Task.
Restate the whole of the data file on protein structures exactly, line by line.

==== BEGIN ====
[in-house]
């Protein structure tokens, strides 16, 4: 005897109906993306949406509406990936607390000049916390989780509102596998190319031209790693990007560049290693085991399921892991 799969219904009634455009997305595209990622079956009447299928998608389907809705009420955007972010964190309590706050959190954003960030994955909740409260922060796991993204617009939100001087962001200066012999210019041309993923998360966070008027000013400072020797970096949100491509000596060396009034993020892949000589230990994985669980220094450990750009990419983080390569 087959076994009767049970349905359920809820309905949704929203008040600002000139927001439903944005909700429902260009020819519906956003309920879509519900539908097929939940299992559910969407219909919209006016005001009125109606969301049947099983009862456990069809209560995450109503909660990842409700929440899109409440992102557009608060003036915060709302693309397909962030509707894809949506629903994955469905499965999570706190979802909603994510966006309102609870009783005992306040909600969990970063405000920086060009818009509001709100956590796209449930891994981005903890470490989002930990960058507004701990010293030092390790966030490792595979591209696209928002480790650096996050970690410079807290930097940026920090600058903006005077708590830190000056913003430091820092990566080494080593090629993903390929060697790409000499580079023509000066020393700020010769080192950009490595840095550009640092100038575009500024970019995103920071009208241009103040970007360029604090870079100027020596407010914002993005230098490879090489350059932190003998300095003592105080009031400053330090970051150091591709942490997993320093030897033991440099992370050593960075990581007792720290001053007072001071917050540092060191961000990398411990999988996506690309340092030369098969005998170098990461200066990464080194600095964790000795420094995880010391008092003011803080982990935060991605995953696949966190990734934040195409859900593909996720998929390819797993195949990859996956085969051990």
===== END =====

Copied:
[in-house]
């Protein structure tokens, strides 16, 4: 005897109906993306949406509406990936607390000049916390989780509102596998190319031209790693990007560049290693085991399921892991 799969219904009634455009997305595209990622079956009447299928998608389907809705009420955007972010964190309590706050959190954003960030994955909740409260922060796991993204617009939100001087962001200066012999210019041309993923998360966070008027000013400072020797970096949100491509000596060396009034993020892949000589230990994985669980220094450990750009990419983080390569 087959076994009767049970349905359920809820309905949704929203008040600002000139927001439903944005909700429902260009020819519906956003309920879509519900539908097929939940299992559910969407219909919209006016005001009125109606969301049947099983009862456990069809209560995450109503909660990842409700929440899109409440992102557009608060003036915060709302693309397909962030509707894809949506629903994955469905499965999570706190979802909603994510966006309102609870009783005992306040909600969990970063405000920086060009818009509001709100956590796209449930891994981005903890470490989002930990960058507004701990010293030092390790966030490792595979591209696209928002480790650096996050970690410079807290930097940026920090600058903006005077708590830190000056913003430091820092990566080494080593090629993903390929060697790409000499580079023509000066020393700020010769080192950009490595840095550009640092100038575009500024970019995103920071009208241009103040970007360029604090870079100027020596407010914002993005230098490879090489350059932190003998300095003592105080009031400053330090970051150091591709942490997993320093030897033991440099992370050593960075990581007792720290001053007072001071917050540092060191961000990398411990999988996506690309340092030369098969005998170098990461200066990464080194600095964790000795420094995880010391008092003011803080982990935060991605995953696949966190990734934040195409859900593909996720998929390819797993195949990859996956085969051990």